And in the same region there were shepherds out in the field, keeping watch over their flock by night. And an angel of the Lord appeared to them, and the glory of the Lord shone around them, and they were filled with great fear.
And the angel said to them,
“Fear not, for behold, I bring you good news of great joy that will be for all the people. For unto you is born this day in the city of David a Savior, who is Christ the Lord.
And this will be a sign for you: you will find a baby wrapped in swaddling cloths and lying in a manger.”
And suddenly there was with the angel a multitude of the heavenly host praising God and saying,
“Glory to God in the highest, and on earth peace among those with whom he is pleased!”
When the angels went away from them into heaven, the shepherds said to one another,
“Let us go over to Bethlehem and see this thing that has happened, which the Lord has made known to us.”
And they went with haste and found Mary and Joseph, and the baby lying in a manger. And when they saw it, they made known the saying that had been told them concerning this child. And all who heard it wondered at what the shepherds told them. But Mary treasured up all these things, pondering them in her heart. And the shepherds returned, glorifying and praising God for all they had heard and seen, as it had been told them.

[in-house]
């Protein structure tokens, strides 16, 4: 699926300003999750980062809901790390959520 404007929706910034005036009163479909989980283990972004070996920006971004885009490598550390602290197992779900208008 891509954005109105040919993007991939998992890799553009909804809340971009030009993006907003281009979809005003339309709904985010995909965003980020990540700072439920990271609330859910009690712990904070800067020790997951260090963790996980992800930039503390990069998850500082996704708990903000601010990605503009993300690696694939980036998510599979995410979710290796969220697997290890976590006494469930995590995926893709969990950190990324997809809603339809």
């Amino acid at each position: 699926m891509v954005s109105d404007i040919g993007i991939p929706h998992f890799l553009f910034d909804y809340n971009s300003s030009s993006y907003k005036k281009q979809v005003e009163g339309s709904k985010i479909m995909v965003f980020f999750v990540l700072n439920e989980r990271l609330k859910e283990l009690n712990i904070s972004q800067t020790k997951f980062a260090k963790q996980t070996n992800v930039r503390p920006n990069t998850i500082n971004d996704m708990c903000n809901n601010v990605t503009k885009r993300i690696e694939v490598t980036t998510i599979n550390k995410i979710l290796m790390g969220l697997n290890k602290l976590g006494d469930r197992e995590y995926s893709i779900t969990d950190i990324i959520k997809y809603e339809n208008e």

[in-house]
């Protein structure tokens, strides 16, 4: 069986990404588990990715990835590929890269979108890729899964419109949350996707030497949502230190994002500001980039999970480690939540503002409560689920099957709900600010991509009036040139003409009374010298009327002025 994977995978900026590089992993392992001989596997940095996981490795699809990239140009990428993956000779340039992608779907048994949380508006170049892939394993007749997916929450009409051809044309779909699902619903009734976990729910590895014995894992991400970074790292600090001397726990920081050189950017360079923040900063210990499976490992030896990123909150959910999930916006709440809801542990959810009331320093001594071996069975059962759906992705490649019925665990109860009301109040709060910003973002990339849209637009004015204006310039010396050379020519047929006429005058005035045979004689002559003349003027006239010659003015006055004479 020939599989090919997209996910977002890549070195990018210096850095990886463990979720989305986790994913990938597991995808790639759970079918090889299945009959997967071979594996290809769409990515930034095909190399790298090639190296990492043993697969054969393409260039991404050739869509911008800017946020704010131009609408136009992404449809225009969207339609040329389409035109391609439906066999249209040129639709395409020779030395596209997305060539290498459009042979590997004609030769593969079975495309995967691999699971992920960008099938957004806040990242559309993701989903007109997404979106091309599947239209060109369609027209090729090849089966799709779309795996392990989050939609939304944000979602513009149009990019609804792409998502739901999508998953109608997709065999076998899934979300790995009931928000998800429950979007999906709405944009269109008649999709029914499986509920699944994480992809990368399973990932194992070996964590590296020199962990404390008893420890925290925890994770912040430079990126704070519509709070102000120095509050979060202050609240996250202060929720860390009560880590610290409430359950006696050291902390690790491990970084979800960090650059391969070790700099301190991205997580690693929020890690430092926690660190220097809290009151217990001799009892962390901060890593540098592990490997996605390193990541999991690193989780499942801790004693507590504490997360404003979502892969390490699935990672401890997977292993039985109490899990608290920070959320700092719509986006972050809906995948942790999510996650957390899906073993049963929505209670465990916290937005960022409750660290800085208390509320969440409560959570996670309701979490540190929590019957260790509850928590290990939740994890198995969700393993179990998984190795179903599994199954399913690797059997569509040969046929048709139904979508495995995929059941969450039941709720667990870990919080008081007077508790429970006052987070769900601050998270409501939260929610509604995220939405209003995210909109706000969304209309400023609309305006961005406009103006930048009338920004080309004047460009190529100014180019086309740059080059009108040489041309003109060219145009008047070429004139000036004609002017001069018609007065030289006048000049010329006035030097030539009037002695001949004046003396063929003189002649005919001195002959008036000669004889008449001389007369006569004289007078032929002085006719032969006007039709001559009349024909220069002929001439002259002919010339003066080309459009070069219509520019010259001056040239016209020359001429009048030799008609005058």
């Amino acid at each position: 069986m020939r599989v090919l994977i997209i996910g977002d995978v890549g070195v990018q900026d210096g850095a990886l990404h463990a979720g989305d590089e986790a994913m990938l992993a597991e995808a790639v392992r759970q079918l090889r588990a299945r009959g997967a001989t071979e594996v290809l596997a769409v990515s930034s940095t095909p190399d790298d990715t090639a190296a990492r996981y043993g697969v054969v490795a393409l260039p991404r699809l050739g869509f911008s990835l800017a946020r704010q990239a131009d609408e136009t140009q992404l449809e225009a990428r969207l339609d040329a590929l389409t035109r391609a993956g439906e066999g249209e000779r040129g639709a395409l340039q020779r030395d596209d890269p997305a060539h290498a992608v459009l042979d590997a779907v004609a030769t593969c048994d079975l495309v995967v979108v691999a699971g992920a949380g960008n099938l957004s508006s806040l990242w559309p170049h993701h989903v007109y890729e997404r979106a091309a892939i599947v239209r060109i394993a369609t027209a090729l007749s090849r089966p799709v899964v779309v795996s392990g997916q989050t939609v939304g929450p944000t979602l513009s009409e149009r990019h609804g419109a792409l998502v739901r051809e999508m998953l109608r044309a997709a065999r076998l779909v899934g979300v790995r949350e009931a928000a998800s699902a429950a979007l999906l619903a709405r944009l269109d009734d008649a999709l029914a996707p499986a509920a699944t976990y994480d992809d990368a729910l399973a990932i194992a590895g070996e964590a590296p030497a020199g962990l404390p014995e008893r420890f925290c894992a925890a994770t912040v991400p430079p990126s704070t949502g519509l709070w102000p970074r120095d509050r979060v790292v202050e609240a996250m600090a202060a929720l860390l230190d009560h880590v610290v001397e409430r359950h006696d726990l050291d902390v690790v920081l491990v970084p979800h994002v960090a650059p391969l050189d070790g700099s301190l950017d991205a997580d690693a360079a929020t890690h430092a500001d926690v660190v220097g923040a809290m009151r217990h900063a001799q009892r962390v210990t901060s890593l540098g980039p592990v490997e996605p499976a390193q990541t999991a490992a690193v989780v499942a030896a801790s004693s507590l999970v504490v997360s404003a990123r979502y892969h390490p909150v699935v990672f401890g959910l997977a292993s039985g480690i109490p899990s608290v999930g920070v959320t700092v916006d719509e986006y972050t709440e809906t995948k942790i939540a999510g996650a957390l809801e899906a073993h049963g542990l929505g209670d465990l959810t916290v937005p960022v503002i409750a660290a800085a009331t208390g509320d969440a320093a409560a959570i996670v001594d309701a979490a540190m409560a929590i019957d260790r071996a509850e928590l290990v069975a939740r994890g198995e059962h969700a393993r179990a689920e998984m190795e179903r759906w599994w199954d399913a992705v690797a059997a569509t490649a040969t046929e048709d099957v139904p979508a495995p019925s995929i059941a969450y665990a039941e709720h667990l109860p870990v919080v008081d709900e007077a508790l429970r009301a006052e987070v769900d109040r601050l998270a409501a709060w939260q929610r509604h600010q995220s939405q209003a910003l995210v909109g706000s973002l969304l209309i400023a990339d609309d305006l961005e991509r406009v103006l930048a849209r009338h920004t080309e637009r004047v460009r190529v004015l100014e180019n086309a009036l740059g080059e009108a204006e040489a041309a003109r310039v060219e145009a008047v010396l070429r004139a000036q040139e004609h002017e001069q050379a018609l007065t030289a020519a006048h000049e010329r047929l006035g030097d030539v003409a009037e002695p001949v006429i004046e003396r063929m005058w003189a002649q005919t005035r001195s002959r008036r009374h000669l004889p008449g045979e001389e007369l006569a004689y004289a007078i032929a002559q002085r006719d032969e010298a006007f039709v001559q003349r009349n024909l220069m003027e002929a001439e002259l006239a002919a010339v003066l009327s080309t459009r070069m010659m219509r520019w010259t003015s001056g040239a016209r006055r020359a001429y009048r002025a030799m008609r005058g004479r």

Luke 2:8-20 ESV
Away in a manger, no crib for a bed,
The little Lord Jesus laid down his sweet head.
From the Gospel of Luke we know that Jesus was laid in a manger in Bethlehem.
But do you know what a manger looked like at that time? Most of the Nativity Sets that we see today do not give accurate depictions.
A manger is most often depicted as made of wood.
At the time of the birth of Jesus, a manger would have been made of clay or stone.
Here is an example of a manger from an earlier time period. This picture was taken at Megiddo. You can see that it is quite a bit different from what we usually see depicted today.
Here is a picture taken from above. You can see that the stone has been hollowed out and it is about the right size for cradling a baby.
Mangers were also carved out of natural rock formations, which may have been the case in the grotto that is beneath the Church of the Nativity in Bethlehem. Here the manger is made from marble, but of course was constructed much later.
There was a lady with the group of tourists just ahead of us who had a little baby doll that she laid in the manger before praying over it. She did the same at the traditional birthplace which was just a few meters away.
The Word became flesh and dwelt among us.
See my post O Little Town for more pictures from the Church of the Nativity in Bethlehem.